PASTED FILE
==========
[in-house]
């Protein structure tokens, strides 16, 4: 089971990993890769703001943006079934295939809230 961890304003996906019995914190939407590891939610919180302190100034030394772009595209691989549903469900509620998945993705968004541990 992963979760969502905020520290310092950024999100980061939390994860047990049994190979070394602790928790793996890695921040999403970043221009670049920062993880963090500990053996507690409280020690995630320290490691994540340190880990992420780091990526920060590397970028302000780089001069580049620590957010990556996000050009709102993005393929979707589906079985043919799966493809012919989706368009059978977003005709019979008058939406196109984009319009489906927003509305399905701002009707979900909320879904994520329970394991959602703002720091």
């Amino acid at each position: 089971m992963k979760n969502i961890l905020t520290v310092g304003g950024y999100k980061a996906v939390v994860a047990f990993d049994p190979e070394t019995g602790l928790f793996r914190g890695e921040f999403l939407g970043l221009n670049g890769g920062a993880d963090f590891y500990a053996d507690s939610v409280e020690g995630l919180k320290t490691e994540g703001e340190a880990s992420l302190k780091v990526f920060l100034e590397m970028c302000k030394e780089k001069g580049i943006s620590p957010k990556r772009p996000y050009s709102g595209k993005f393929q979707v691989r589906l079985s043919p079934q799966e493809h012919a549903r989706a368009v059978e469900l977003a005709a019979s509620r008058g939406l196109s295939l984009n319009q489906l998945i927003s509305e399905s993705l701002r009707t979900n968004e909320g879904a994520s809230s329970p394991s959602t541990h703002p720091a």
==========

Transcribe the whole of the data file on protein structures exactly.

[in-house]
């Protein structure tokens, strides 16, 4: 089971990993890769703001943006079934295939809230 961890304003996906019995914190939407590891939610919180302190100034030394772009595209691989549903469900509620998945993705968004541990 992963979760969502905020520290310092950024999100980061939390994860047990049994190979070394602790928790793996890695921040999403970043221009670049920062993880963090500990053996507690409280020690995630320290490691994540340190880990992420780091990526920060590397970028302000780089001069580049620590957010990556996000050009709102993005393929979707589906079985043919799966493809012919989706368009059978977003005709019979008058939406196109984009319009489906927003509305399905701002009707979900909320879904994520329970394991959602703002720091």
């Amino acid at each position: 089971m992963k979760n969502i961890l905020t520290v310092g304003g950024y999100k980061a996906v939390v994860a047990f990993d049994p190979e070394t019995g602790l928790f793996r914190g890695e921040f999403l939407g970043l221009n670049g890769g920062a993880d963090f590891y500990a053996d507690s939610v409280e020690g995630l919180k320290t490691e994540g703001e340190a880990s992420l302190k780091v990526f920060l100034e590397m970028c302000k030394e780089k001069g580049i943006s620590p957010k990556r772009p996000y050009s709102g595209k993005f393929q979707v691989r589906l079985s043919p079934q799966e493809h012919a549903r989706a368009v059978e469900l977003a005709a019979s509620r008058g939406l196109s295939l984009n319009q489906l998945i927003s509305e399905s993705l701002r009707t979900n968004e909320g879904a994520s809230s329970p394991s959602t541990h703002p720091a």